Wizards of the Coast sent me a few packs of D&D Fortune Cards. The way they work is that each player must accumulate his or her own stack — the cards are collectible, and come 8 to a pack. At the beginning of the battle you shuffle the deck. Every round you can draw a card or swap a card, but ultimately can you have only one card at a time. Each details a specific combat-related power. For instance, playing “Eye For Danger” protects your PC from granting combat advantage when flanked. “Careful Aim” lets you exclude one person from getting struck by an area-of-effect power.
So, why do we need these cards?
For those unfamiliar with D&D’s fourth edition, the way it equalizes the classes is by giving everyone powers. Clerics and wizards can cast spells, yes, but fighters and rogues get tactical maneuvers and special weapon attacks. Additionally, everyone gets extra goodies for their race and for other reasons.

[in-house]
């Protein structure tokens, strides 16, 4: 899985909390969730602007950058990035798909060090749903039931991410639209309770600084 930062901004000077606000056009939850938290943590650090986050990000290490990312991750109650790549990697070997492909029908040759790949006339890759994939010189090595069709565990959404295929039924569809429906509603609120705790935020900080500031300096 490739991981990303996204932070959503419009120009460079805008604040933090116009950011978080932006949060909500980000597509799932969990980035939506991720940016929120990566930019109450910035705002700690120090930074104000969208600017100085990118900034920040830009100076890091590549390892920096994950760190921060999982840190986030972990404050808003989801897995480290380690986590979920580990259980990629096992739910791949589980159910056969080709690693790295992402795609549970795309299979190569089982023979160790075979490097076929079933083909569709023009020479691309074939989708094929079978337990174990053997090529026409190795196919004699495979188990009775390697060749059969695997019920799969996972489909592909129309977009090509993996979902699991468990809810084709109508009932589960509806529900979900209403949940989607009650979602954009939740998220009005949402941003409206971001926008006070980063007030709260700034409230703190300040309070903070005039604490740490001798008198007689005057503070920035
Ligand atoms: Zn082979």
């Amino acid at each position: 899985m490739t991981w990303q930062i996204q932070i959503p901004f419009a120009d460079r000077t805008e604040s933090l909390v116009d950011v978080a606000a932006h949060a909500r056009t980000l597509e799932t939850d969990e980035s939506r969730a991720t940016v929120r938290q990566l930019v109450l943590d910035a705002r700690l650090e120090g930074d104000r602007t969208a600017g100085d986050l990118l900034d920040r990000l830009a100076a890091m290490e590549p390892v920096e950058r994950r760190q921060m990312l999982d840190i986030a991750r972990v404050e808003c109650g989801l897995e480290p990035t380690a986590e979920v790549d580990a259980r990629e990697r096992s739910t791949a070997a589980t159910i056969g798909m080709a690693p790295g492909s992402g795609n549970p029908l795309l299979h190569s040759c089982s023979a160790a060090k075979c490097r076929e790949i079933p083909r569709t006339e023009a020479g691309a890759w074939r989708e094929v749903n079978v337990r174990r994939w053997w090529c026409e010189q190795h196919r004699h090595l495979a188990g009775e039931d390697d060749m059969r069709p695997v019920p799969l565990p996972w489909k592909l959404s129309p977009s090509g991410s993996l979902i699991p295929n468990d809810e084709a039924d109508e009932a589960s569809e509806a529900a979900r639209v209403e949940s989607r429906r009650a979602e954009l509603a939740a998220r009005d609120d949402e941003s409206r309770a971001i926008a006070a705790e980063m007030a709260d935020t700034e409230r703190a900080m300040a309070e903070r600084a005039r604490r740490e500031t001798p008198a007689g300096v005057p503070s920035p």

With so many powers already out there, why do players need these new cards? It boils down to fun. Imagine your character’s advancement is bogged down and he hasn’t earned any new powers in forever. Wouldn’t it be sweet to have a stack of these cards to spice up a fight? The randomness of drawing a card adds an unknown factor that’d be particularly delicious depending on how desperately you need a specific card. Another way Fortune Cards differ from powers is that not every effect is positive. For instance, in “Reckless Violence” you take a -2 penalty to your attack roll but do +4 damage, and grant combat advantage until the start of your next turn.
Ultimately Fortune Cards aren’t all that unbalancing. Chances are you’ll only use a couple in a fight — whether you’re camping on that sweet card, or swapping a useless one, you probably won’t find yourself getting a giant bump in power — but who knows? You might get a bump in fun.